The neocortical mantle and limbic forebrain structures receive susbtantial cholinergic innervation. Recent experiments have established that virtually all of this innervation arises from cholinergic neurons in the basal forebrain. These cholinergic neurons are found in the septal area, in the diagonal band nuclei and in the nucleus basalis of Meynert. We propose to prepare a detailed atlas of the distribution of these neurons in monkeys and in humans. Furthermore, we will study their transmitter cytochemistry, morphological specializations and connectivity patterns. We will also investigate age-related changes in these cholinergic projection neurons. The relevance of central cholinergic pathways to human disease conditions has recently become the focus of great interest. It has been shown that patients with Alzheimer's Disease have a selective impairment of cortical cholinergic innervation and that this impairment may reflect damage to the nucleus basalis. The cholinergic pathways from the nucleus basalis to the cortical mantle may also be abnormal in schizophrenia, Huntington's Disease and in Parkinsonism. There is reason to believe that some of the age-related changes in cognition are also intimately related to abnormalities in the cholinergic innervation of cortex. Thus, information of central cholinergic pathways may be directly relevant to a wide spectrum of mental and neurological diseases as well as to the cognitive alterations that occur in the course of physiological aging. The methods that we will employ include: immunohistochemistry with monoclonal antibodies to choline acetyltransferase, acetylcholinesterase histochemistry, axonal transport of horseradish peroxidase, tritiated amino acids, and fluorescent tracers, Golgi techniques and 2-deoxyglucose autoradiography.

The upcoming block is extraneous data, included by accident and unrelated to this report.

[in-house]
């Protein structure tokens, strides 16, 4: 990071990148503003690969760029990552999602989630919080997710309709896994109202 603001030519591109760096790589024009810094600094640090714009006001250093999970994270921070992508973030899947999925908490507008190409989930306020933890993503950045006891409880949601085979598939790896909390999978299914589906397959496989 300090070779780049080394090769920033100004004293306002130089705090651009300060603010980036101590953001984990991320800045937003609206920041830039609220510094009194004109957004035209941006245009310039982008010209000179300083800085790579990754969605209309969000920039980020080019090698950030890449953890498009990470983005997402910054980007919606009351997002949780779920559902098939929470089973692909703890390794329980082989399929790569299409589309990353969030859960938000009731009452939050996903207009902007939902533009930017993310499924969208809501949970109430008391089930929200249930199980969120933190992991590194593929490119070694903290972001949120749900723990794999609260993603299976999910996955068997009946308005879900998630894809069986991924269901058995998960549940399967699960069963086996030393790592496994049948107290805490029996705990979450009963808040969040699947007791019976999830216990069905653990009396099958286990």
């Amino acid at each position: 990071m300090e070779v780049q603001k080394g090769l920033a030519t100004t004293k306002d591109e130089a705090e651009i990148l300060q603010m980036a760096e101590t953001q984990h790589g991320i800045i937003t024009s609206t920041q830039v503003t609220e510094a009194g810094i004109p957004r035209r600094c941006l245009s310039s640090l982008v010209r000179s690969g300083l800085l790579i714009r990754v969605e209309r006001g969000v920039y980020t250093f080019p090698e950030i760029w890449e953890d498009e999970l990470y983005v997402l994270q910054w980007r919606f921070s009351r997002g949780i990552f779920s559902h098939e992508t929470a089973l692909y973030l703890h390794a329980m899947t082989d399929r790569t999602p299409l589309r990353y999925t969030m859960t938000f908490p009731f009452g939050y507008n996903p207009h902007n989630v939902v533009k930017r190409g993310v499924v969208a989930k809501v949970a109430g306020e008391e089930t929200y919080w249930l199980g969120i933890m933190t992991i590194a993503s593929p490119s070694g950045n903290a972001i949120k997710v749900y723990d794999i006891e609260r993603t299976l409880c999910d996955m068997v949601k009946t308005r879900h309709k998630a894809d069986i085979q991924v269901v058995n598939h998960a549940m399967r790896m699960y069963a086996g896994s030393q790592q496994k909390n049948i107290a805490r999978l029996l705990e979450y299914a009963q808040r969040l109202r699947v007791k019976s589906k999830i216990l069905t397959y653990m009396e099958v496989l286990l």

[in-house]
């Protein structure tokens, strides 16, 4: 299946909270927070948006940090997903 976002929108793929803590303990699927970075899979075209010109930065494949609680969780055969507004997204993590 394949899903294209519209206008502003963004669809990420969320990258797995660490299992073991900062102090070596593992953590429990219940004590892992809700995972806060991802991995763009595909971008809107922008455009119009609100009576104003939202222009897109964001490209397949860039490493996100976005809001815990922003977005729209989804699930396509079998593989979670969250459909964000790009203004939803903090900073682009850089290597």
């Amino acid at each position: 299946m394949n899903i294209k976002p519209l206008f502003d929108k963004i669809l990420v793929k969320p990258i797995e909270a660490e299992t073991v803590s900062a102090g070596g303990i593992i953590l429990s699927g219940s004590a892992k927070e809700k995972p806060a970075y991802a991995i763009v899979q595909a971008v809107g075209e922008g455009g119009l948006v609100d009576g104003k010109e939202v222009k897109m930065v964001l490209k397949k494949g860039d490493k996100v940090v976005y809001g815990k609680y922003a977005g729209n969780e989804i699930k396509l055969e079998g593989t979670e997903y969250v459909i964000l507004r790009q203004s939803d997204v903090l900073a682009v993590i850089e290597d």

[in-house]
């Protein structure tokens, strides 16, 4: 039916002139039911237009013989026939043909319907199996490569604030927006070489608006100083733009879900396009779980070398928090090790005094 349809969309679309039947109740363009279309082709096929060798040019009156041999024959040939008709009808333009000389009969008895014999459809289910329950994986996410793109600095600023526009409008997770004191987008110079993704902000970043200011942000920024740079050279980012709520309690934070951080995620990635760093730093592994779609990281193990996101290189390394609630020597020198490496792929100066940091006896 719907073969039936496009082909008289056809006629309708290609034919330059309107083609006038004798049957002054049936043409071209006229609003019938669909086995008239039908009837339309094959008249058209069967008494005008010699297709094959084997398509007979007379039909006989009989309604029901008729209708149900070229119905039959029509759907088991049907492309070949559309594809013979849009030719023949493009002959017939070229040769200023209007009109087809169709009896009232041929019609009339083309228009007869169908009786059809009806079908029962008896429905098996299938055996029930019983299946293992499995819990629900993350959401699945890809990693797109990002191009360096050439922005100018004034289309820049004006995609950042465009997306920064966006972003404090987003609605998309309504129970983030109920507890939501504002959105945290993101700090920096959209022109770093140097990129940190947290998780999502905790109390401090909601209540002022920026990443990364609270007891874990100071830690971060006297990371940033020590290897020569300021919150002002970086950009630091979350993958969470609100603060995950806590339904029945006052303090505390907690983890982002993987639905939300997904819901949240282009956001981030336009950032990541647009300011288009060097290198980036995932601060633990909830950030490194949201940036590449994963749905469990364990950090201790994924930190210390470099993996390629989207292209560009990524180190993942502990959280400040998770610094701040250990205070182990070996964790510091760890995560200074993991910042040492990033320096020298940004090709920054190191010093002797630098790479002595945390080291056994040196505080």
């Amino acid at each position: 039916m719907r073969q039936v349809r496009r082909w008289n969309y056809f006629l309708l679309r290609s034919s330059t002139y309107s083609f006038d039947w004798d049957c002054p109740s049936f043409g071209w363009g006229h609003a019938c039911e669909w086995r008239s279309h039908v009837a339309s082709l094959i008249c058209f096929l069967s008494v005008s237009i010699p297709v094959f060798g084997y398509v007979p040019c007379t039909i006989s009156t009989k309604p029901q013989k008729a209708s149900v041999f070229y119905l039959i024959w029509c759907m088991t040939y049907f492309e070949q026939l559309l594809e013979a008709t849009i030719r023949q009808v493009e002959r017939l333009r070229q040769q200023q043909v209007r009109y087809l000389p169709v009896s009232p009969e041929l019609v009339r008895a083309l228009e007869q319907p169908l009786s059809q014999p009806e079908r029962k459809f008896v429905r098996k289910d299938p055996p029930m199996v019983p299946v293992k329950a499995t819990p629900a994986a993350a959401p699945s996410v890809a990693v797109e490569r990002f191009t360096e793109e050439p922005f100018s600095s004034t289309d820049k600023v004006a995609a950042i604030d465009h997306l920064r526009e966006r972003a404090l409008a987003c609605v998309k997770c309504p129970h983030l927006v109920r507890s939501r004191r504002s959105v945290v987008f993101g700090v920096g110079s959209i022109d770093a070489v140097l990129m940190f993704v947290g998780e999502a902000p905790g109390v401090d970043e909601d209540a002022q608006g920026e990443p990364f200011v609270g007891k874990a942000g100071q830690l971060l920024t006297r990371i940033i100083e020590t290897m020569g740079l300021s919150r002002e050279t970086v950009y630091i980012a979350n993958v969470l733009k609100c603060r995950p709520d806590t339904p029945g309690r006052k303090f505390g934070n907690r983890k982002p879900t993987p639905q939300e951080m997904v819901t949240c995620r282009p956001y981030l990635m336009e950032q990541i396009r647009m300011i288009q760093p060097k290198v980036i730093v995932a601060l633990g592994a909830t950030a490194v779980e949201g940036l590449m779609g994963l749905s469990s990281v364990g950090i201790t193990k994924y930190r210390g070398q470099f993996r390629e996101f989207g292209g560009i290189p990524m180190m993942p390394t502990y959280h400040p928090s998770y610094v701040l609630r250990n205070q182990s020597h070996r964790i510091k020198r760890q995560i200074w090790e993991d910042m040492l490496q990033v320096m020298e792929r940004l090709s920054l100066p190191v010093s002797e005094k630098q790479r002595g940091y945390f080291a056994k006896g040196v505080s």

National Institute of Health (NIH)
National Institute of Neurological Disorders and Stroke (NINDS)
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Neurology B Subcommittee 1 (NEUB)
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Beth Israel Deaconess Medical Center
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Mesulam, M-Marsel (2013) Cholinergic circuitry of the human nucleus basalis and its fate in Alzheimer's disease. J Comp Neurol 521:4124-44
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